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Joe and Karen adopted six blind children. This is what their life is like.

For Joe and Karen Bartling, a big family was something they always dreamed about having. But after the birth of their first son, the Virginia couple had trouble conceiving. 

After a number of unsuccessful attempts of IVF, Joe and Karen, now both 62, decided to turn to adoption. That's when they heard about Hannah. 

Hannah was born without eyes due to a developmental disorder and was two years old when she was abandoned in an orphanage in South Korea. 

Watch: Meet Joe and Karen's kids David and Hannah. Post continues below.  


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"As soon as the first picture of Hannah came across we were like, ‘Oh my goodness,'" said Karen, according to Inside Edition.  

“It took us about a week or so to wrap our brains around the fact she was blind and that would never change. It was one day at a time.”

And so they did. Years later, they decided to adopt Jesse, who was abandoned by her birth mother in a South Korean orphanage because of her severe learning disability.

"After that, we became the go-to couple for the social workers and the agency when they had a blind child," said Karen according to the Daily Mail. 

Two years later they adopted Abi, who was found left in a rubbish bin in a park in India. Abi was born with Fraser syndrome, a rare genetic disorder that causes her eyes to be malformed and her eyelids fused shut. 

The couple continued to adopt and in the same year, they welcomed baby David into their family. David was abandoned on the steps of a government building in China due to his microphthalmia, a condition that causes him to have malformed eyes.

Next came Obed Josiah, who has cerebral palsy and an intellectual disability, and Bethany, who is blind from being born prematurely. Both children joined the family within months of each other.



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Bethany and Obed Josiah. Image: YouTube @SixBlindKids 

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The couple currently lives in Oakton, Virginia with their six adopted kids, Hannah, 25, David, 20, Bethany, 20, Jesse, 19, Abi, 19 and Obed, 13.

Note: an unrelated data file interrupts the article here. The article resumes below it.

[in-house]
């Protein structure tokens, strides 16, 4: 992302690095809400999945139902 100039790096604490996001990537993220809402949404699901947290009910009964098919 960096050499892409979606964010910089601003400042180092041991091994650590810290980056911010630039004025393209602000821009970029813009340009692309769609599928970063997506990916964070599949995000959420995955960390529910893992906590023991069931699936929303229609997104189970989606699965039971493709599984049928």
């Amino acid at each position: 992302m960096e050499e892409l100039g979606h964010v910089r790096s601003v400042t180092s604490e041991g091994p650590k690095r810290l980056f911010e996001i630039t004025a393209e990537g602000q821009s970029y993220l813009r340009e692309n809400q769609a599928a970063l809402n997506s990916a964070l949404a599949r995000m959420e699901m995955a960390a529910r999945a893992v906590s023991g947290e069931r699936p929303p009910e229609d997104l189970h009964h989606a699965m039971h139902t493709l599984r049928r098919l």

“We’re just a normal, run-of-the-mill family,” Joe told SWNS.

With six kids at home, Joe says everyone is expected to pitch in around the house.

“I have to cook the meals and do the laundry, but they all just get involved – they all make their beds and do their own chores,” he said. “For me, it’s just, ‘Make sure everybody gets food and is on the right bus at the right time.’”

Jesse and Obed require 24-hour care and need help bathing, brushing their teeth and getting dressed.



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Image: Facebook @sixblindkids 

Going out in public is also an interesting experience for the family who often attract attention. 

"Wherever we go it is a spectacle. It's not our fault, we just attract some stares," Joe said, according to the Daily Mail. 

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"Depending on where we are and how the community responds to us, it's quite interesting."

The family document their day to day lives on their YouTube channel SixBlindKids.

In one video, the family filmed their morning school routine, with Karen waking up at 5am before getting the kids ready to go back to school. 

"It's the first day of school where we live, and most of the kids had school changes... And with a family of six blind kids, and some with other special needs such as non-verbal autism, changes to the routine set things in a different motion."

"When Jesse (born blind and with non-verbal autism) has one of her meltdowns, Abi reacts as she often does, it makes her sad and upset," they wrote underneath the video. 



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Karen helping Bethany and Abi get ready for school. Image: YouTube @SixBlindKids 

The couple, who currently have one grandson, understand they will never be able to fully retire or live at home without their kids.

“It’s challenging but rewarding,” said Joe, according to Inside Edition.  

“We never imagined this would happen, I never in my wildest dreams imagined we would be in a lifestyle with special needs young adults.”

The kids, on the other hand, say they feel lucky to grow up alongside each other. 

"I think it's really fun because you can relate to your siblings and you can share the experience together,"  David said in an interview with SBSK.

"We are just a normal family."

Feature Image: YouTube @Special Books by Special Kids

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